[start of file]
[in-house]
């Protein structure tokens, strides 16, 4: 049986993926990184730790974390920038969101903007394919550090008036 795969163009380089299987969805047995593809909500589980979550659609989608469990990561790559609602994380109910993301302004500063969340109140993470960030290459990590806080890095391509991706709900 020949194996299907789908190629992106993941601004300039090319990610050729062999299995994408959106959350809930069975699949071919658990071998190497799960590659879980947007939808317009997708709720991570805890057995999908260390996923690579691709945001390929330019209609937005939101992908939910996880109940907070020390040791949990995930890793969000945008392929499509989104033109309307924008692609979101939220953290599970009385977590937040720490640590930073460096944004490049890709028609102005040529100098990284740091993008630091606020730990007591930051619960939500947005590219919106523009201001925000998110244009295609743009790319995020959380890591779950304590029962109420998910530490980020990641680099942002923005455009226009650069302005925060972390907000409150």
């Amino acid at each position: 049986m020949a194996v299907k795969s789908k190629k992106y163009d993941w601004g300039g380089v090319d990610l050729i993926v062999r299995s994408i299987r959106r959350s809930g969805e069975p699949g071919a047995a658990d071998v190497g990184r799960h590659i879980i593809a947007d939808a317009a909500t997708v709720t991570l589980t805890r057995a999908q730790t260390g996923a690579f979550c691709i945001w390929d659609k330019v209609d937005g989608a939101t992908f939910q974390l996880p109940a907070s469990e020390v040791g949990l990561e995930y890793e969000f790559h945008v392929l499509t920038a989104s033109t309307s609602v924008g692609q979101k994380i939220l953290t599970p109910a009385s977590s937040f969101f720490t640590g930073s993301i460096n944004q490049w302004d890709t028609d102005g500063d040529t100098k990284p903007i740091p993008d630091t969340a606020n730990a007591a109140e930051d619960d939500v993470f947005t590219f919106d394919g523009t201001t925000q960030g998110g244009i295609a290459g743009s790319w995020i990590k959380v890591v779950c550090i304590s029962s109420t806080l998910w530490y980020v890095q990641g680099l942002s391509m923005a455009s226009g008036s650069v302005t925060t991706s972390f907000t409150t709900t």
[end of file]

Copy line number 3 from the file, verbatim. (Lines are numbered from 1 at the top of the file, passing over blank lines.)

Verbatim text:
């Amino acid at each position: 049986m020949a194996v299907k795969s789908k190629k992106y163009d993941w601004g300039g380089v090319d990610l050729i993926v062999r299995s994408i299987r959106r959350s809930g969805e069975p699949g071919a047995a658990d071998v190497g990184r799960h590659i879980i593809a947007d939808a317009a909500t997708v709720t991570l589980t805890r057995a999908q730790t260390g996923a690579f979550c691709i945001w390929d659609k330019v209609d937005g989608a939101t992908f939910q974390l996880p109940a907070s469990e020390v040791g949990l990561e995930y890793e969000f790559h945008v392929l499509t920038a989104s033109t309307s609602v924008g692609q979101k994380i939220l953290t599970p109910a009385s977590s937040f969101f720490t640590g930073s993301i460096n944004q490049w302004d890709t028609d102005g500063d040529t100098k990284p903007i740091p993008d630091t969340a606020n730990a007591a109140e930051d619960d939500v993470f947005t590219f919106d394919g523009t201001t925000q960030g998110g244009i295609a290459g743009s790319w995020i990590k959380v890591v779950c550090i304590s029962s109420t806080l998910w530490y980020v890095q990641g680099l942002s391509m923005a455009s226009g008036s650069v302005t925060t991706s972390f907000t409150t709900t």